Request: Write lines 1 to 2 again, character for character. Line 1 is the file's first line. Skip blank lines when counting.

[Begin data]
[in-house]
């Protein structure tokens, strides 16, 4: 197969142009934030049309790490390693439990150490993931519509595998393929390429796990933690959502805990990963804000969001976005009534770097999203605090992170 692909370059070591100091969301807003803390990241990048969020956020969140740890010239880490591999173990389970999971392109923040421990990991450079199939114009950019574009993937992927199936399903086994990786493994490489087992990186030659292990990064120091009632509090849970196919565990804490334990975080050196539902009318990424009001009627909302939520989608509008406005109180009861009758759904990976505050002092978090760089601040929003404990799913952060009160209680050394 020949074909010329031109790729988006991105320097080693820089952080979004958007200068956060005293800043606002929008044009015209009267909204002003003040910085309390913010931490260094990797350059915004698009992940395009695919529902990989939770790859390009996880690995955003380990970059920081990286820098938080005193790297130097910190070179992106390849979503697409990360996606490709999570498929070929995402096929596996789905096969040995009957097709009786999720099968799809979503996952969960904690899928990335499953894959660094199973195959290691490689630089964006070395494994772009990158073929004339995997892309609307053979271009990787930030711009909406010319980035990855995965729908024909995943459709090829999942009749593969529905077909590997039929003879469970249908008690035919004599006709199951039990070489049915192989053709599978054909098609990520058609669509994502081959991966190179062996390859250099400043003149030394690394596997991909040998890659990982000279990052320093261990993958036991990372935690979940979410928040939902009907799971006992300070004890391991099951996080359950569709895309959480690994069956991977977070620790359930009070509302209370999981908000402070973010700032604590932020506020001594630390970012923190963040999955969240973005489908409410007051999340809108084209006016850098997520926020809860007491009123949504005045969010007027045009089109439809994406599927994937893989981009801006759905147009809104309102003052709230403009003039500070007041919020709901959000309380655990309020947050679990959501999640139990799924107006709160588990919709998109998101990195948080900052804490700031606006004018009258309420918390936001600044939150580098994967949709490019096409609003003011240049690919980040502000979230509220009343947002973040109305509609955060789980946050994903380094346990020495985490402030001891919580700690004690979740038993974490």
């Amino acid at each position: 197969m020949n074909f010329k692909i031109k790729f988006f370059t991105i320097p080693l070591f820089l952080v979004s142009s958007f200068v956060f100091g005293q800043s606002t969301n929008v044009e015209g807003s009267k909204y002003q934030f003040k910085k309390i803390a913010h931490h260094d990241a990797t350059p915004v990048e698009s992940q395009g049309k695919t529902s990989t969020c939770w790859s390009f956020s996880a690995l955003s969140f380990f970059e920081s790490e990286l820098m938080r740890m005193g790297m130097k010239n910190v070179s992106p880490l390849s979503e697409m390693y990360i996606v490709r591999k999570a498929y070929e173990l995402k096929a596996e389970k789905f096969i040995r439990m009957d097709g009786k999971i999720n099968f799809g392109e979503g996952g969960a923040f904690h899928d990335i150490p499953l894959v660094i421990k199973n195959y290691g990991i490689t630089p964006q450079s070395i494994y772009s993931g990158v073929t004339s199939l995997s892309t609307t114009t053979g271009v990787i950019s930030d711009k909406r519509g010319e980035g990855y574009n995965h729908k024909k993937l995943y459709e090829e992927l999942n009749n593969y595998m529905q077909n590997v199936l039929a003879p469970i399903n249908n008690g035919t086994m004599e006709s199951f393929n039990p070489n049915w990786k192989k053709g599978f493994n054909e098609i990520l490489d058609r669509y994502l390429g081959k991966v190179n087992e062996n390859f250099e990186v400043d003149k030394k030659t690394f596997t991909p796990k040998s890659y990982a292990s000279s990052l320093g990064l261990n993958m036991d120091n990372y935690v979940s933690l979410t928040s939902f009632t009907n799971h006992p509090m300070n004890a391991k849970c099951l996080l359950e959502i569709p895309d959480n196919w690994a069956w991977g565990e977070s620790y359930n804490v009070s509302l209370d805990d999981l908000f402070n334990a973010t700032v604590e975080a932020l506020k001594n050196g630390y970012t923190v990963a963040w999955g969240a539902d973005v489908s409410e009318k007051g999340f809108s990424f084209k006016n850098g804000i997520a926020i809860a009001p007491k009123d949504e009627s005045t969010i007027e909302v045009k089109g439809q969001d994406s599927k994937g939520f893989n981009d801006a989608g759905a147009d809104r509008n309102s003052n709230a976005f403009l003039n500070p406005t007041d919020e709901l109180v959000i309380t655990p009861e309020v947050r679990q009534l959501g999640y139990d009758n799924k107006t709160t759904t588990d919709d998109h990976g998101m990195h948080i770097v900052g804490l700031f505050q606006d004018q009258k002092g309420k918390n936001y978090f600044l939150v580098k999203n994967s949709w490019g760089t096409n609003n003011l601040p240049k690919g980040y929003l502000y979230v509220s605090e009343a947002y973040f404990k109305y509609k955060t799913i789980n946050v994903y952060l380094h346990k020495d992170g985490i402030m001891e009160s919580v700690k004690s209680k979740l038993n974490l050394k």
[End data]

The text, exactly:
[in-house]
């Protein structure tokens, strides 16, 4: 197969142009934030049309790490390693439990150490993931519509595998393929390429796990933690959502805990990963804000969001976005009534770097999203605090992170 692909370059070591100091969301807003803390990241990048969020956020969140740890010239880490591999173990389970999971392109923040421990990991450079199939114009950019574009993937992927199936399903086994990786493994490489087992990186030659292990990064120091009632509090849970196919565990804490334990975080050196539902009318990424009001009627909302939520989608509008406005109180009861009758759904990976505050002092978090760089601040929003404990799913952060009160209680050394 020949074909010329031109790729988006991105320097080693820089952080979004958007200068956060005293800043606002929008044009015209009267909204002003003040910085309390913010931490260094990797350059915004698009992940395009695919529902990989939770790859390009996880690995955003380990970059920081990286820098938080005193790297130097910190070179992106390849979503697409990360996606490709999570498929070929995402096929596996789905096969040995009957097709009786999720099968799809979503996952969960904690899928990335499953894959660094199973195959290691490689630089964006070395494994772009990158073929004339995997892309609307053979271009990787930030711009909406010319980035990855995965729908024909995943459709090829999942009749593969529905077909590997039929003879469970249908008690035919004599006709199951039990070489049915192989053709599978054909098609990520058609669509994502081959991966190179062996390859250099400043003149030394690394596997991909040998890659990982000279990052320093261990993958036991990372935690979940979410928040939902009907799971006992300070004890391991099951996080359950569709895309959480690994069956991977977070620790359930009070509302209370999981908000402070973010700032604590932020506020001594630390970012923190963040999955969240973005489908409410007051999340809108084209006016850098997520926020809860007491009123949504005045969010007027045009089109439809994406599927994937893989981009801006759905147009809104309102003052709230403009003039500070007041919020709901959000309380655990309020947050679990959501999640139990799924107006709160588990919709998109998101990195948080900052804490700031606006004018009258309420918390936001600044939150580098994967949709490019096409609003003011240049690919980040502000979230509220009343947002973040109305509609955060789980946050994903380094346990020495985490402030001891919580700690004690979740038993974490």